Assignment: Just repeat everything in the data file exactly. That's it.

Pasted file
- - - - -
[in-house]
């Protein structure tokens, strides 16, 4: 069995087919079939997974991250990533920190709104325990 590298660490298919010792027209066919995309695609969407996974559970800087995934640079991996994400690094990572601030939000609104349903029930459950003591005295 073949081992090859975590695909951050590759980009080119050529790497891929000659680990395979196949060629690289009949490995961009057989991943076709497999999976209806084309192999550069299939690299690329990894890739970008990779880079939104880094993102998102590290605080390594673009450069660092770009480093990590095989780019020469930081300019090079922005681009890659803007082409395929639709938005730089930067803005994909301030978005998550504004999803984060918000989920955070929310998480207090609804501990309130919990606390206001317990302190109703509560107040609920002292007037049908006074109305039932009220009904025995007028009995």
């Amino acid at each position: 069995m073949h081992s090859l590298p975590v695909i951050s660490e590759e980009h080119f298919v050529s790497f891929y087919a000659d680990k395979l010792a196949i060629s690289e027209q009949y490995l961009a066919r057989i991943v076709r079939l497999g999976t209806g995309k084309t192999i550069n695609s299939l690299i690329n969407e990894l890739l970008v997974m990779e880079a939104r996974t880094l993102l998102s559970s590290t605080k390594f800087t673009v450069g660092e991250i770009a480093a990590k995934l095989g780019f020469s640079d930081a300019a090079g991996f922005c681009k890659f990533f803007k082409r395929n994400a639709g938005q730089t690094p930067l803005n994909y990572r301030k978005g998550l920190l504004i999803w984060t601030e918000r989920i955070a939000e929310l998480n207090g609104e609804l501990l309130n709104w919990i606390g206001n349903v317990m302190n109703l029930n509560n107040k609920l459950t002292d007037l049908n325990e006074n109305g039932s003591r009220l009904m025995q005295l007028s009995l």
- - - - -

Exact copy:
[in-house]
């Protein structure tokens, strides 16, 4: 069995087919079939997974991250990533920190709104325990 590298660490298919010792027209066919995309695609969407996974559970800087995934640079991996994400690094990572601030939000609104349903029930459950003591005295 073949081992090859975590695909951050590759980009080119050529790497891929000659680990395979196949060629690289009949490995961009057989991943076709497999999976209806084309192999550069299939690299690329990894890739970008990779880079939104880094993102998102590290605080390594673009450069660092770009480093990590095989780019020469930081300019090079922005681009890659803007082409395929639709938005730089930067803005994909301030978005998550504004999803984060918000989920955070929310998480207090609804501990309130919990606390206001317990302190109703509560107040609920002292007037049908006074109305039932009220009904025995007028009995």
């Amino acid at each position: 069995m073949h081992s090859l590298p975590v695909i951050s660490e590759e980009h080119f298919v050529s790497f891929y087919a000659d680990k395979l010792a196949i060629s690289e027209q009949y490995l961009a066919r057989i991943v076709r079939l497999g999976t209806g995309k084309t192999i550069n695609s299939l690299i690329n969407e990894l890739l970008v997974m990779e880079a939104r996974t880094l993102l998102s559970s590290t605080k390594f800087t673009v450069g660092e991250i770009a480093a990590k995934l095989g780019f020469s640079d930081a300019a090079g991996f922005c681009k890659f990533f803007k082409r395929n994400a639709g938005q730089t690094p930067l803005n994909y990572r301030k978005g998550l920190l504004i999803w984060t601030e918000r989920i955070a939000e929310l998480n207090g609104e609804l501990l309130n709104w919990i606390g206001n349903v317990m302190n109703l029930n509560n107040k609920l459950t002292d007037l049908n325990e006074n109305g039932s003591r009220l009904m025995q005295l007028s009995l």